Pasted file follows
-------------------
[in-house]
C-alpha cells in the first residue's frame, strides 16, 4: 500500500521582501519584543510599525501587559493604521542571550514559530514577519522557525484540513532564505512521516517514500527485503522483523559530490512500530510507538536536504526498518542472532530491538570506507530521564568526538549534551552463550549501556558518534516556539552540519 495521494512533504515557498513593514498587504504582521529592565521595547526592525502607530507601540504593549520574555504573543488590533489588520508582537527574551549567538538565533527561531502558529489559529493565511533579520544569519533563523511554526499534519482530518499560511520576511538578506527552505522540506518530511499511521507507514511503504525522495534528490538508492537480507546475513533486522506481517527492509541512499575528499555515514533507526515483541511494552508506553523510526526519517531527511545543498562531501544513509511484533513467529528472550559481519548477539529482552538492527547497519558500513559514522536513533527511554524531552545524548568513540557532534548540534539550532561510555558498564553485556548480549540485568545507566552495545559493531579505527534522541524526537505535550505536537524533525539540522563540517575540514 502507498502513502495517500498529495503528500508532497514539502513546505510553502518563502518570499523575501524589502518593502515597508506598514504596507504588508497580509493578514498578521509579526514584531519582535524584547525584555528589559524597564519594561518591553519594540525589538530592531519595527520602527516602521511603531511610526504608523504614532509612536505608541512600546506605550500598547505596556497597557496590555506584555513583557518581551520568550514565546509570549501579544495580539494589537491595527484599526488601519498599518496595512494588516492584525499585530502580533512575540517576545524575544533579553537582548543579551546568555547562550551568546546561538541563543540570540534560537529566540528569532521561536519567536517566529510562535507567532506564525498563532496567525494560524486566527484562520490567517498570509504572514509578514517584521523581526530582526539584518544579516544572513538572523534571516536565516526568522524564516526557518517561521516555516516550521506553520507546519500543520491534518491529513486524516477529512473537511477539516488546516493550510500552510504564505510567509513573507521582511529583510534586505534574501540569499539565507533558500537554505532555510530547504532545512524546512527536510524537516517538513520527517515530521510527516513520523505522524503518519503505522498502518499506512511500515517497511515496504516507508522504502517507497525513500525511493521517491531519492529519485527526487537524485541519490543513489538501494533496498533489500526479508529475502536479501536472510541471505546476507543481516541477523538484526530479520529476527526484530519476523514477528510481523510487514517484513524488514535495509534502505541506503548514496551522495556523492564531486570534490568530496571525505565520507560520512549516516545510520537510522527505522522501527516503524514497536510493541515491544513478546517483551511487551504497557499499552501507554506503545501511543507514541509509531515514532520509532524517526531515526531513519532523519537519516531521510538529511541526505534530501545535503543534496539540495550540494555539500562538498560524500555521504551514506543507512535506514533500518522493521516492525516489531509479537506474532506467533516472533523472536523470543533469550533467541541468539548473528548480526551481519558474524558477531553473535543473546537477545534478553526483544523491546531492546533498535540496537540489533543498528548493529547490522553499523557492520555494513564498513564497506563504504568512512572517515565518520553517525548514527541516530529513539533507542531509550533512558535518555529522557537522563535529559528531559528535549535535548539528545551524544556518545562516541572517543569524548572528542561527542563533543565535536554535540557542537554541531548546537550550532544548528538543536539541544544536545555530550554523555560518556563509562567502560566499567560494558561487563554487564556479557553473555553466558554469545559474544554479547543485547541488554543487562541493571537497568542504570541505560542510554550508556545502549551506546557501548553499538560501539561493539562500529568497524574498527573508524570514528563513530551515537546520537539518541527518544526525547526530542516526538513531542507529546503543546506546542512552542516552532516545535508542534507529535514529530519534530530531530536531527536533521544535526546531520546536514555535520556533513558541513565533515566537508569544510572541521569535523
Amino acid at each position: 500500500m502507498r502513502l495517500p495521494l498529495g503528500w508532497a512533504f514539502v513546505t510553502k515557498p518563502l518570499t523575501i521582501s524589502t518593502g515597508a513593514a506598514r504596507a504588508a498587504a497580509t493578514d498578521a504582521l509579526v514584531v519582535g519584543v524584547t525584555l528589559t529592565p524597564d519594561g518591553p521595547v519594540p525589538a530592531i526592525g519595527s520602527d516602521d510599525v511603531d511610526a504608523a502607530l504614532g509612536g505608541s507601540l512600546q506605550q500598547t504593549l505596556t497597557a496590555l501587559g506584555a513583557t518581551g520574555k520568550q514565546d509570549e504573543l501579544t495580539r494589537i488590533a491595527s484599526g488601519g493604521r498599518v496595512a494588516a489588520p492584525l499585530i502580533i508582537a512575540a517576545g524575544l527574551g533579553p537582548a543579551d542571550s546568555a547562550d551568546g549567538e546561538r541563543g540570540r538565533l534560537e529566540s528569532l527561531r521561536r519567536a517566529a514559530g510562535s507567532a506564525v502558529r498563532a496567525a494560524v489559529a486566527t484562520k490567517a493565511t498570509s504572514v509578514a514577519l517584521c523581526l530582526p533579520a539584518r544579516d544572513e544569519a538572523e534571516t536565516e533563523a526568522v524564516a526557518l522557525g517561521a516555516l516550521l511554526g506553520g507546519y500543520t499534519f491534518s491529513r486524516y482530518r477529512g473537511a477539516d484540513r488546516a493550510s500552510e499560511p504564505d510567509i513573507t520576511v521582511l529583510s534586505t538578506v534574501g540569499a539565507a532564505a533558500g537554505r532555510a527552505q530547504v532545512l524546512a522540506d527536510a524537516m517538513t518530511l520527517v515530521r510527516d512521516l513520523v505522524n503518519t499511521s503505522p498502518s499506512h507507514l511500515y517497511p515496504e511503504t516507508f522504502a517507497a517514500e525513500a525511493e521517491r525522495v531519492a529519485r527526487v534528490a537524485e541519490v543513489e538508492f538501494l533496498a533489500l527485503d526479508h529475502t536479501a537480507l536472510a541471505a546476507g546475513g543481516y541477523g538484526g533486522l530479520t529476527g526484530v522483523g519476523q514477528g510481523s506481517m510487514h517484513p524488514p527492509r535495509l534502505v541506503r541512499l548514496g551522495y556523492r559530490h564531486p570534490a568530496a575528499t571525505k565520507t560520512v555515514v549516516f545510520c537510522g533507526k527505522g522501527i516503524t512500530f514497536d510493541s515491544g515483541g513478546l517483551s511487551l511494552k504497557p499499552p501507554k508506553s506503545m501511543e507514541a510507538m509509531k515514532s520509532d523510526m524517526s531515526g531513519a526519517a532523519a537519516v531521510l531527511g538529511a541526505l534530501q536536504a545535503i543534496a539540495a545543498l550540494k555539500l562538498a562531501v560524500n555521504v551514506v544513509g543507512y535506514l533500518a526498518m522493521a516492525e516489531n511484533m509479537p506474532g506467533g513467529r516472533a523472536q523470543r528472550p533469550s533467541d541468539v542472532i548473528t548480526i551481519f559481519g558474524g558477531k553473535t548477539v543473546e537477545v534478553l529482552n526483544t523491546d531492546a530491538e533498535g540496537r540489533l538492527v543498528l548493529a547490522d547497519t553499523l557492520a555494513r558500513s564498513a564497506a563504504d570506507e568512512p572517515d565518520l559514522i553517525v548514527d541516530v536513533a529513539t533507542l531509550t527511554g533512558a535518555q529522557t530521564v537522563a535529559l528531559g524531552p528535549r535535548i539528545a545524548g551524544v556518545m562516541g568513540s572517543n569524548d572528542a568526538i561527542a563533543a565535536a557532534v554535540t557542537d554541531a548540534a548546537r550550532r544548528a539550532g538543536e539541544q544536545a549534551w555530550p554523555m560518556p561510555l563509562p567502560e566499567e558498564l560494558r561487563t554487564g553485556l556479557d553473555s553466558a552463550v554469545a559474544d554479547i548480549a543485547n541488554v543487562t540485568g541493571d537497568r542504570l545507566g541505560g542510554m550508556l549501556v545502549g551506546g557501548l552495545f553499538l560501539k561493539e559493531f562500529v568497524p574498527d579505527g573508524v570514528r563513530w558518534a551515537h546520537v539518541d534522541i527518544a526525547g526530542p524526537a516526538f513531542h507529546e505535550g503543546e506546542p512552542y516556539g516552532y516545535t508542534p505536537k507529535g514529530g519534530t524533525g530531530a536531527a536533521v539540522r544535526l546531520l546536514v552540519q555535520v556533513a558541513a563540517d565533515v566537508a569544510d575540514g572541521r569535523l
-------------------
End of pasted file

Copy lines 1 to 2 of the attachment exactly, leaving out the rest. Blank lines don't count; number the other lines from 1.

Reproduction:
[in-house]
C-alpha cells in the first residue's frame, strides 16, 4: 500500500521582501519584543510599525501587559493604521542571550514559530514577519522557525484540513532564505512521516517514500527485503522483523559530490512500530510507538536536504526498518542472532530491538570506507530521564568526538549534551552463550549501556558518534516556539552540519 495521494512533504515557498513593514498587504504582521529592565521595547526592525502607530507601540504593549520574555504573543488590533489588520508582537527574551549567538538565533527561531502558529489559529493565511533579520544569519533563523511554526499534519482530518499560511520576511538578506527552505522540506518530511499511521507507514511503504525522495534528490538508492537480507546475513533486522506481517527492509541512499575528499555515514533507526515483541511494552508506553523510526526519517531527511545543498562531501544513509511484533513467529528472550559481519548477539529482552538492527547497519558500513559514522536513533527511554524531552545524548568513540557532534548540534539550532561510555558498564553485556548480549540485568545507566552495545559493531579505527534522541524526537505535550505536537524533525539540522563540517575540514 502507498502513502495517500498529495503528500508532497514539502513546505510553502518563502518570499523575501524589502518593502515597508506598514504596507504588508497580509493578514498578521509579526514584531519582535524584547525584555528589559524597564519594561518591553519594540525589538530592531519595527520602527516602521511603531511610526504608523504614532509612536505608541512600546506605550500598547505596556497597557496590555506584555513583557518581551520568550514565546509570549501579544495580539494589537491595527484599526488601519498599518496595512494588516492584525499585530502580533512575540517576545524575544533579553537582548543579551546568555547562550551568546546561538541563543540570540534560537529566540528569532521561536519567536517566529510562535507567532506564525498563532496567525494560524486566527484562520490567517498570509504572514509578514517584521523581526530582526539584518544579516544572513538572523534571516536565516526568522524564516526557518517561521516555516516550521506553520507546519500543520491534518491529513486524516477529512473537511477539516488546516493550510500552510504564505510567509513573507521582511529583510534586505534574501540569499539565507533558500537554505532555510530547504532545512524546512527536510524537516517538513520527517515530521510527516513520523505522524503518519503505522498502518499506512511500515517497511515496504516507508522504502517507497525513500525511493521517491531519492529519485527526487537524485541519490543513489538501494533496498533489500526479508529475502536479501536472510541471505546476507543481516541477523538484526530479520529476527526484530519476523514477528510481523510487514517484513524488514535495509534502505541506503548514496551522495556523492564531486570534490568530496571525505565520507560520512549516516545510520537510522527505522522501527516503524514497536510493541515491544513478546517483551511487551504497557499499552501507554506503545501511543507514541509509531515514532520509532524517526531515526531513519532523519537519516531521510538529511541526505534530501545535503543534496539540495550540494555539500562538498560524500555521504551514506543507512535506514533500518522493521516492525516489531509479537506474532506467533516472533523472536523470543533469550533467541541468539548473528548480526551481519558474524558477531553473535543473546537477545534478553526483544523491546531492546533498535540496537540489533543498528548493529547490522553499523557492520555494513564498513564497506563504504568512512572517515565518520553517525548514527541516530529513539533507542531509550533512558535518555529522557537522563535529559528531559528535549535535548539528545551524544556518545562516541572517543569524548572528542561527542563533543565535536554535540557542537554541531548546537550550532544548528538543536539541544544536545555530550554523555560518556563509562567502560566499567560494558561487563554487564556479557553473555553466558554469545559474544554479547543485547541488554543487562541493571537497568542504570541505560542510554550508556545502549551506546557501548553499538560501539561493539562500529568497524574498527573508524570514528563513530551515537546520537539518541527518544526525547526530542516526538513531542507529546503543546506546542512552542516552532516545535508542534507529535514529530519534530530531530536531527536533521544535526546531520546536514555535520556533513558541513565533515566537508569544510572541521569535523